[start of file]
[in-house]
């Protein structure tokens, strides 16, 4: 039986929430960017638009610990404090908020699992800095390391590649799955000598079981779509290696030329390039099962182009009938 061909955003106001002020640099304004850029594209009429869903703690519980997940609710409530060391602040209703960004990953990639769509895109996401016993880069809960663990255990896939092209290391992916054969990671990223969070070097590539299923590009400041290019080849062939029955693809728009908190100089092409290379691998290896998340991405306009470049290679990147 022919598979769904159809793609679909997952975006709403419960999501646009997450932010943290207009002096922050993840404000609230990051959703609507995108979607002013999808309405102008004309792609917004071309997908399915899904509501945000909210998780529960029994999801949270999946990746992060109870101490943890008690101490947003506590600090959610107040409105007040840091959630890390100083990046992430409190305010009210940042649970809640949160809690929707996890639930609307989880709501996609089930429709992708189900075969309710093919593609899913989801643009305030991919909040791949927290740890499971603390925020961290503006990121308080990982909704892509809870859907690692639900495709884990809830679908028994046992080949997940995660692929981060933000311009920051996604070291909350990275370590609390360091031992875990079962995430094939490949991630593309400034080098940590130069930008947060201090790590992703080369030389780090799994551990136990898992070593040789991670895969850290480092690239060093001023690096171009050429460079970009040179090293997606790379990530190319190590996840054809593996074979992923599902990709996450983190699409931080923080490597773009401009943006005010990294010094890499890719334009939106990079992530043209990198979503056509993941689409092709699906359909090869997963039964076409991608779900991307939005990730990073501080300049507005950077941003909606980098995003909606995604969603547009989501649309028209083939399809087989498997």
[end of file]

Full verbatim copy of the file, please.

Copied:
[in-house]
């Protein structure tokens, strides 16, 4: 039986929430960017638009610990404090908020699992800095390391590649799955000598079981779509290696030329390039099962182009009938 061909955003106001002020640099304004850029594209009429869903703690519980997940609710409530060391602040209703960004990953990639769509895109996401016993880069809960663990255990896939092209290391992916054969990671990223969070070097590539299923590009400041290019080849062939029955693809728009908190100089092409290379691998290896998340991405306009470049290679990147 022919598979769904159809793609679909997952975006709403419960999501646009997450932010943290207009002096922050993840404000609230990051959703609507995108979607002013999808309405102008004309792609917004071309997908399915899904509501945000909210998780529960029994999801949270999946990746992060109870101490943890008690101490947003506590600090959610107040409105007040840091959630890390100083990046992430409190305010009210940042649970809640949160809690929707996890639930609307989880709501996609089930429709992708189900075969309710093919593609899913989801643009305030991919909040791949927290740890499971603390925020961290503006990121308080990982909704892509809870859907690692639900495709884990809830679908028994046992080949997940995660692929981060933000311009920051996604070291909350990275370590609390360091031992875990079962995430094939490949991630593309400034080098940590130069930008947060201090790590992703080369030389780090799994551990136990898992070593040789991670895969850290480092690239060093001023690096171009050429460079970009040179090293997606790379990530190319190590996840054809593996074979992923599902990709996450983190699409931080923080490597773009401009943006005010990294010094890499890719334009939106990079992530043209990198979503056509993941689409092709699906359909090869997963039964076409991608779900991307939005990730990073501080300049507005950077941003909606980098995003909606995604969603547009989501649309028209083939399809087989498997």